Jenkin Chapel, Saltersford, Cheshire
I am making no excuse for returning to this remote little Chapel hiding high beneath the rough moors on the border between Cheshire and Derbyshire. It stands in testament to a local farming community who decided in 1700’s that this remote location required its own place of worship. So they raised the funds, used local stone and materials and built it with there own labour, with the task being completed in 1733.
The exterior is rugged as befits the surrounds and the interior is simple and functional which does present to congregation and visitors a quiet spiritual charm.
The windows are all plain clear glass except for those over and above the alter, these were a later addition, and addition that certainly adds that little sparkle to the interior…
As you will see in the opening image the Chapel is surrounded by a traditional stone wall essential for keeping the local free roaming sheep away from the graveyard.
But why build here, at this spot. Well the clue is in the name of Saltersford. The Chapel was built were a north – south trackway crossed and east – west Salters track. Salt from the Cheshire Salt mines was trafficked along the route. At this junction a trading post was established, nothing formal just a meeting place for business transactions, a trading of goods. Why Jenkin Chapel, Jenkin isn’t a Saint’s name.
One suggestion is that it was a Welsh man called Jenkin that was instrumental in organising the trading, so it was thought a fitting name for the Chapel (true or not it sounds good)
Crowd funding today has a completely different profile….. but in the 1700’s this relied upon a very small widely dispersed population of farmers and land workers, so quite an achievement and a solid commitment to the task.
(C) David Oakes 2020
Sun Rise or Sun Set….. no matter which.
(C) David Oakes 2019
St. Josephs Shrine, Foxlow Edge, Errwood in the Goyt Valley on the Derbyshire/Cheshire border
A simple shrine set in some stunning moorland countryside on the Derbyshire and Cheshire county border. It was built on the once prestigious Errwood Estate by the owners of Errwood Hall in memory of a Miss (Sister) Delores who was once a treasured governess to the families children. Errwood Hall is long gone and indeed much of the surrounds are now underwater having been drowned to create a Reservoir.
It all adds to a certain sadness when one explores the valleys and moorland edges in this unique part of the Peak District. But it also a place for ramblers to pause relax and ponder.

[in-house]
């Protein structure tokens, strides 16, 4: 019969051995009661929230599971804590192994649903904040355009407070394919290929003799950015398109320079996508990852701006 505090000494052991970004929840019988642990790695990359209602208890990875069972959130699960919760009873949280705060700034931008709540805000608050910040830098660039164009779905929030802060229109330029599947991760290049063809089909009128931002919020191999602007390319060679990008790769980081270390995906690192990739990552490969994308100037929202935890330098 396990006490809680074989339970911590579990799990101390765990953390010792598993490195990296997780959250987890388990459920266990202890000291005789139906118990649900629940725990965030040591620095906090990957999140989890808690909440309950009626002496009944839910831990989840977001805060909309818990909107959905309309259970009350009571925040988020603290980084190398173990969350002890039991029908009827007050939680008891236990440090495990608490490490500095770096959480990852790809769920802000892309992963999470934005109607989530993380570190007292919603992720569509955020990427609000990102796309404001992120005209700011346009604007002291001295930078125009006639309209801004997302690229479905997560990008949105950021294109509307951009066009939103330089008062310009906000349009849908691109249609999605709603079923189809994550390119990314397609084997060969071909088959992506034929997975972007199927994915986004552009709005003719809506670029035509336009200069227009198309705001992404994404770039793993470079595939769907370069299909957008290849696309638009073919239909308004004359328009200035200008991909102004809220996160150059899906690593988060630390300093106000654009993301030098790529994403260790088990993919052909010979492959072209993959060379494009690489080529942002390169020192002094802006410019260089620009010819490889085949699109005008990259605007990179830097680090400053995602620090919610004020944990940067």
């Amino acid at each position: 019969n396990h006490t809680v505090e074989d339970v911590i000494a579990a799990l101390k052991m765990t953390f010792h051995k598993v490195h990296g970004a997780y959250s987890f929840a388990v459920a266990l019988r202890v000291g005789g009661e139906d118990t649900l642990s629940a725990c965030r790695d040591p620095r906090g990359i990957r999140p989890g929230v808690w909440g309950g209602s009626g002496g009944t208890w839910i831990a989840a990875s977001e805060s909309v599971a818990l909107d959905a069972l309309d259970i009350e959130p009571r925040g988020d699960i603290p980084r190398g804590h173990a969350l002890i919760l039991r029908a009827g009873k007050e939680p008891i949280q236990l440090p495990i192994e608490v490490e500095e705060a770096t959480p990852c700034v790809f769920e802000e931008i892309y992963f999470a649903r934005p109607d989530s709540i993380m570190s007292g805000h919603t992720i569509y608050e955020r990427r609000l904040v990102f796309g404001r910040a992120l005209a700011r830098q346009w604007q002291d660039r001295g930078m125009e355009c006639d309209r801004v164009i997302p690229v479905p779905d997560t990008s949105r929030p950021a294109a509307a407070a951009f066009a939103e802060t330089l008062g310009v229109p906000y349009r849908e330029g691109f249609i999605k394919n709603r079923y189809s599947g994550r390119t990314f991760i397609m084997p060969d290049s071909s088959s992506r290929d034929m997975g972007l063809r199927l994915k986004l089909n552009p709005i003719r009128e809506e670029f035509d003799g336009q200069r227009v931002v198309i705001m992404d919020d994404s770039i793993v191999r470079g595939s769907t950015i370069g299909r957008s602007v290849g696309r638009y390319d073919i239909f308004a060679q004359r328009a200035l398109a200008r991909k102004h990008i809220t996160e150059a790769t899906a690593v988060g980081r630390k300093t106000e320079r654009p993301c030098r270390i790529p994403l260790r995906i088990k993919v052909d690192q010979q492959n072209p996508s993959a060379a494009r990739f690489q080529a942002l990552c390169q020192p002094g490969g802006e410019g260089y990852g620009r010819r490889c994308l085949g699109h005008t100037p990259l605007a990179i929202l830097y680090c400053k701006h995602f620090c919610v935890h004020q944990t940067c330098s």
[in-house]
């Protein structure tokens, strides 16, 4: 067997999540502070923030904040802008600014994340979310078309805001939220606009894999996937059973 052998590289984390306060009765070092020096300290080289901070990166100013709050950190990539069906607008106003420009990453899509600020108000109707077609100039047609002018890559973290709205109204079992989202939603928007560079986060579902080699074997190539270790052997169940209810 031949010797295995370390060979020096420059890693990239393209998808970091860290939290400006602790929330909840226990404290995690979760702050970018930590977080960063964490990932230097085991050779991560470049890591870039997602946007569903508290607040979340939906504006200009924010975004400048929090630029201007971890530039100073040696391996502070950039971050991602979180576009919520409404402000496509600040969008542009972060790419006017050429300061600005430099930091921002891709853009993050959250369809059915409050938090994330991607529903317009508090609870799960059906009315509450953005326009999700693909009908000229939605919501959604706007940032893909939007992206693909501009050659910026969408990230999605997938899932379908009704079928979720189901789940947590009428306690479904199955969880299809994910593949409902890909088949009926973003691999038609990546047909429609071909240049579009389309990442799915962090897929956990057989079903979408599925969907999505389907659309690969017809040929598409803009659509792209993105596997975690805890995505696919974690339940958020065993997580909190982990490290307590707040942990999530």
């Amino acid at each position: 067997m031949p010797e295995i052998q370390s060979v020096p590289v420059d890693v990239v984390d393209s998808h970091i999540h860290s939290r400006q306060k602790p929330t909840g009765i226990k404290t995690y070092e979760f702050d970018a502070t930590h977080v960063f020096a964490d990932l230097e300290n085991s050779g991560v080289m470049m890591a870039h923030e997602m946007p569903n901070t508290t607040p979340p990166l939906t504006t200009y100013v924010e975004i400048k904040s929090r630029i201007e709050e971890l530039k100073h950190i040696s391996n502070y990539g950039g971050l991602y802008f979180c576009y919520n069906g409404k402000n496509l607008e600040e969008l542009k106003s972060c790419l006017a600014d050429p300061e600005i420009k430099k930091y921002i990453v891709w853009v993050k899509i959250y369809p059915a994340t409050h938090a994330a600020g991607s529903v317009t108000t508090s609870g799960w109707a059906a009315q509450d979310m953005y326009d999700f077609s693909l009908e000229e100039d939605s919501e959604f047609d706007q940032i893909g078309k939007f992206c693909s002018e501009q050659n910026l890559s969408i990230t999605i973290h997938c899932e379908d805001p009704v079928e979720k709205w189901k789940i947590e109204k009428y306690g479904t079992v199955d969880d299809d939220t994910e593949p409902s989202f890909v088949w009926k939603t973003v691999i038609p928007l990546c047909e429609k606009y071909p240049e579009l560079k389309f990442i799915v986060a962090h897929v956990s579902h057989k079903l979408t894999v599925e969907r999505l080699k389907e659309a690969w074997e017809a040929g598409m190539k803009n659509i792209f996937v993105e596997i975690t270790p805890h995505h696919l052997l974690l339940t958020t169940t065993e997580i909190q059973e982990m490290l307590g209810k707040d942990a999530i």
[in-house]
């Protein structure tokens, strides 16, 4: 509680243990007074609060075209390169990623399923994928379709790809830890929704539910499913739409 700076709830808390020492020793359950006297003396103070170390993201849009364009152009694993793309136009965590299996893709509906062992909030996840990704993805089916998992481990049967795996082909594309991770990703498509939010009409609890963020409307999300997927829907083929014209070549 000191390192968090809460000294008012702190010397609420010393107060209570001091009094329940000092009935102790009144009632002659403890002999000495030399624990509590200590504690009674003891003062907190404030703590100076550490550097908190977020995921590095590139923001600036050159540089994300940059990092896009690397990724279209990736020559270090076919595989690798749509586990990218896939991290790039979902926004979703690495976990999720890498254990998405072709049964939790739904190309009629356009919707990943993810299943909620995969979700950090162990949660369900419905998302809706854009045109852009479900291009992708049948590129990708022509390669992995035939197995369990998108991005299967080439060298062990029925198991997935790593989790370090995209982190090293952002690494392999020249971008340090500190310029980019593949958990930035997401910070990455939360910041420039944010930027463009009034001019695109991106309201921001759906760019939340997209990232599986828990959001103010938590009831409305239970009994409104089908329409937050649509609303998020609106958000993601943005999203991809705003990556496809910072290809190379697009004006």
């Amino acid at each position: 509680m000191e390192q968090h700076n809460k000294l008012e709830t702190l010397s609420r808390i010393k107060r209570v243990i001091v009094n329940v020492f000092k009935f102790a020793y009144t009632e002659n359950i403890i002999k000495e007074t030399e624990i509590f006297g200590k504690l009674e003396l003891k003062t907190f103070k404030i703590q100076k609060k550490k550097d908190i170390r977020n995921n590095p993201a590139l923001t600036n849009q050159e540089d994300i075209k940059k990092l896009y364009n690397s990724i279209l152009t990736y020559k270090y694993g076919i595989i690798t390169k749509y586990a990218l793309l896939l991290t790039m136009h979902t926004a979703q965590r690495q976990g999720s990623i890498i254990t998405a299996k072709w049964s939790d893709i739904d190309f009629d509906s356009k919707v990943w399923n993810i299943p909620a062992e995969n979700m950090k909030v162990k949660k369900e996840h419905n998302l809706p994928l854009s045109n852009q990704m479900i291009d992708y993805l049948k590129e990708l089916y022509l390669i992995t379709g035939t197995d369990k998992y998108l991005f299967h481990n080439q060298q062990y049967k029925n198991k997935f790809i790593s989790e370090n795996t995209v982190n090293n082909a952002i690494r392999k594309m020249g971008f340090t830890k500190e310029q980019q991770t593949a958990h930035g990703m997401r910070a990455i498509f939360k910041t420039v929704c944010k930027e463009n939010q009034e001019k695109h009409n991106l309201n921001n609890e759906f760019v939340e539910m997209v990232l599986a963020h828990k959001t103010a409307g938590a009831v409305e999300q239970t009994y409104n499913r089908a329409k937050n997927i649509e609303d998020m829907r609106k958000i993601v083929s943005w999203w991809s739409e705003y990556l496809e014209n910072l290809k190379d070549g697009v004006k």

What I also find very sad is that today is what is called the “Glorious Twelve” the day when the guns come out to shoot Grouse on the Moors. I see nothing glorious in organising parties (for not inconsiderable amounts of money) to shoot small birds that have been specially bred, released on the moors and then blasted out of the skies as they are ‘encouraged’ to fly by teams of drivers. Moors that are no longer habitat rich due to sporting land management. They call it sport…. one has to wonder. Not such a Glorious Twelve.
(C) David Oakes 2018
St. Stephens, The Chapel in the Forest, Cheshire
High above Macclesfield Forest and on the very edge of the moors stands this rugged but beautiful little church. It would appear isolated with only a Manor House, a couple of Farms and an Old School House in close proximity. It was once one of three Chapels for this rural farming area known as Macclesfield Forest, now St. Stephens is the only one that provides a regular place of worship.
Dating back to 1673 and renovated in 1834, the simple rugged exterior with its saddleback roofed square bell tower is matched by an equally rugged interior…
Simple and practical, a stone flagged floor, solid oak beams are a contrast with a more delicate white wooden pulpit and simple alter behind which a Stained Glass window adds a hint of colour. Simple though it is there is however a rather magical feel to the building and explains why folk still wish to be married here.
As mentioned St. Stephen is in an isolated location which is probably best illustrated from the graveyard with all its ancient headstones, each telling its own story…
Macclesfield Forest is the area of Rainow and Wildboarclough, that stands on the high ground to the south east of the Silk Town of Macclesfield. It is firmly and proudly in the county of Cheshire but is also on the very edge of the Derbyshire Moorlands and is within the Peal District National Park. So any inquisitive visitor will enjoy discovering this little historic gem but also a some beautiful yet vary varied scenery from wooded dales, many streams and then the open moors.
(C) David Oakes 2018